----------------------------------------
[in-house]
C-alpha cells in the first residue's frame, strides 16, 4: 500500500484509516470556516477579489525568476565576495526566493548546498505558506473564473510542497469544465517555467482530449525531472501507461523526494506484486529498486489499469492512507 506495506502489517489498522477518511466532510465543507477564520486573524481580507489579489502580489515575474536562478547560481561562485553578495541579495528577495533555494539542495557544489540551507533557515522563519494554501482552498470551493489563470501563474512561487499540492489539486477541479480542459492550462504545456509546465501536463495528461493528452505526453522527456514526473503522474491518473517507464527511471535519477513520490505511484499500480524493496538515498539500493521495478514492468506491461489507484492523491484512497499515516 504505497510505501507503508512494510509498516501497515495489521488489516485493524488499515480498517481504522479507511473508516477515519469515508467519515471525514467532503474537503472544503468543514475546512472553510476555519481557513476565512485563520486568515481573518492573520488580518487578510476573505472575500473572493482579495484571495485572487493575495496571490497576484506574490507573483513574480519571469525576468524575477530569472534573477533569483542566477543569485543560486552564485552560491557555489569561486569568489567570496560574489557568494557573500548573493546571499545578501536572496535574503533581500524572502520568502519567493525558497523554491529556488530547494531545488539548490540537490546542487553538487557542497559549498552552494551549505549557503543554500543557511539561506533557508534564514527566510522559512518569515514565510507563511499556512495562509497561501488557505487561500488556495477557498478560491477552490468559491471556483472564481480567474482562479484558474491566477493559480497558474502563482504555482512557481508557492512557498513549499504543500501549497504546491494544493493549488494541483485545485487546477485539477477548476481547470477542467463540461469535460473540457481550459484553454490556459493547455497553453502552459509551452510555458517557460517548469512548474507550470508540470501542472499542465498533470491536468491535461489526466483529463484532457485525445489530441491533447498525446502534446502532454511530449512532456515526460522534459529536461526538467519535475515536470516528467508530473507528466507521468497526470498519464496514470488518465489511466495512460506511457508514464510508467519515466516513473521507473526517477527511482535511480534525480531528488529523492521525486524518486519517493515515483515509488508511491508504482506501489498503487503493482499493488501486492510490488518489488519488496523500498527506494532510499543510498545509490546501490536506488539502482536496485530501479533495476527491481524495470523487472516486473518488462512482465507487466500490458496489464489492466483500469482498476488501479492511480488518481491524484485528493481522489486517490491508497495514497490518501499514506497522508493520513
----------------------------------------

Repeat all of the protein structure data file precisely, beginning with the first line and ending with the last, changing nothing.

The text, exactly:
[in-house]
C-alpha cells in the first residue's frame, strides 16, 4: 500500500484509516470556516477579489525568476565576495526566493548546498505558506473564473510542497469544465517555467482530449525531472501507461523526494506484486529498486489499469492512507 506495506502489517489498522477518511466532510465543507477564520486573524481580507489579489502580489515575474536562478547560481561562485553578495541579495528577495533555494539542495557544489540551507533557515522563519494554501482552498470551493489563470501563474512561487499540492489539486477541479480542459492550462504545456509546465501536463495528461493528452505526453522527456514526473503522474491518473517507464527511471535519477513520490505511484499500480524493496538515498539500493521495478514492468506491461489507484492523491484512497499515516 504505497510505501507503508512494510509498516501497515495489521488489516485493524488499515480498517481504522479507511473508516477515519469515508467519515471525514467532503474537503472544503468543514475546512472553510476555519481557513476565512485563520486568515481573518492573520488580518487578510476573505472575500473572493482579495484571495485572487493575495496571490497576484506574490507573483513574480519571469525576468524575477530569472534573477533569483542566477543569485543560486552564485552560491557555489569561486569568489567570496560574489557568494557573500548573493546571499545578501536572496535574503533581500524572502520568502519567493525558497523554491529556488530547494531545488539548490540537490546542487553538487557542497559549498552552494551549505549557503543554500543557511539561506533557508534564514527566510522559512518569515514565510507563511499556512495562509497561501488557505487561500488556495477557498478560491477552490468559491471556483472564481480567474482562479484558474491566477493559480497558474502563482504555482512557481508557492512557498513549499504543500501549497504546491494544493493549488494541483485545485487546477485539477477548476481547470477542467463540461469535460473540457481550459484553454490556459493547455497553453502552459509551452510555458517557460517548469512548474507550470508540470501542472499542465498533470491536468491535461489526466483529463484532457485525445489530441491533447498525446502534446502532454511530449512532456515526460522534459529536461526538467519535475515536470516528467508530473507528466507521468497526470498519464496514470488518465489511466495512460506511457508514464510508467519515466516513473521507473526517477527511482535511480534525480531528488529523492521525486524518486519517493515515483515509488508511491508504482506501489498503487503493482499493488501486492510490488518489488519488496523500498527506494532510499543510498545509490546501490536506488539502482536496485530501479533495476527491481524495470523487472516486473518488462512482465507487466500490458496489464489492466483500469482498476488501479492511480488518481491524484485528493481522489486517490491508497495514497490518501499514506497522508493520513